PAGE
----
All the right HR moves.

playing wooden chess pieces
Sergey Peterman/Shutterstock

Move toward, move away – very specific and directive, vague and creative. This is what a manager should be thinking about if they want real performance out of an employee. Marcus Buckingham who is a leading management consultant and performance coach emphasizes the concept; if you let people play to their strengths they will perform better for you at work.

He expands on that concept in his Harvard Business Review (HBR) article called “What Great Managers Do.”

Click here to read the entire article.

Marcus Buckingham brings in the analogy that good managers are playing checkers but great leaders are playing chess. If you think back to Fredrick Taylor and his theories of scientific management, all managers should be playing checkers: each job is subdivided into the smallest unit that anyone can understand, make all workers the same and interchangeable. Scientific management parallels the concept of the checkerboard very nicely. That concept may have flourished during the early years of the industrial revolution but not anymore with knowledge workers and fierce competition of globalization demanding higher level skills from workers and managers.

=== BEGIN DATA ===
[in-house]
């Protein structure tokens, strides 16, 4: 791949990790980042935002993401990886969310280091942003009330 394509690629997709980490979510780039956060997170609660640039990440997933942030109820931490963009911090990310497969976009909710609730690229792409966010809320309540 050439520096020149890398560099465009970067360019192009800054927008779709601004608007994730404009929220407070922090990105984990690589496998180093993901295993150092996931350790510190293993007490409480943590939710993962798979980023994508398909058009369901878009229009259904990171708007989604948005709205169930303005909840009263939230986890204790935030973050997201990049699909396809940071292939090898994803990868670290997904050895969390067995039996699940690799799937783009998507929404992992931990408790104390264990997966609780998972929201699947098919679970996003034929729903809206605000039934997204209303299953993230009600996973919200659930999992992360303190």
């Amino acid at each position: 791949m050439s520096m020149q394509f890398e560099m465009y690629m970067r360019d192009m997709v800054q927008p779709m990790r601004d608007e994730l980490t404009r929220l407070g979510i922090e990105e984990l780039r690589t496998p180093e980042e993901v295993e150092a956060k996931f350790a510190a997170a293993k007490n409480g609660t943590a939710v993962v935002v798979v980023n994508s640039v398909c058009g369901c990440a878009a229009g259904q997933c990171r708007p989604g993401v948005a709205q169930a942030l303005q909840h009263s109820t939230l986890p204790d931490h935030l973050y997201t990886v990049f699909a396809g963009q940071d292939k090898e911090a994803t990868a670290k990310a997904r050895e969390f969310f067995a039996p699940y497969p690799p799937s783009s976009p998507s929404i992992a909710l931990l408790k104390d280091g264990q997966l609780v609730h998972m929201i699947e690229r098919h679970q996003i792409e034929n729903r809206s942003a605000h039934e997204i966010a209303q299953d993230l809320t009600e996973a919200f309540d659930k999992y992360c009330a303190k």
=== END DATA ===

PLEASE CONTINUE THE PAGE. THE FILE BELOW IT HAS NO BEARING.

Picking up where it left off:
In today’s organizations leaders need to play chess, each worker has a differing purpose, a different move and interacts on different levels with individuals in the organization. Buckingham talks about the three levels every leader needs to know about their direct report:

  1. Learn your direct report’s strengths.
  2. What are the triggers that activate those strengths?
  3. What is their learning style?

Doing the above with every person you work closely with will give the HR professional the ability to leave the checkerboard behind and work with individuals like a chess master.

Discussion Questions

  1. The first step in any great workplace performance is the ability to know yourself. Ask yourself what are your strengths? What triggers those strengths into exceptional performance? What is your learning style?
  2. Now imagine you are having a meeting with your new boss. Create a written two-minute speech on how the boss should manage you to get your best performance.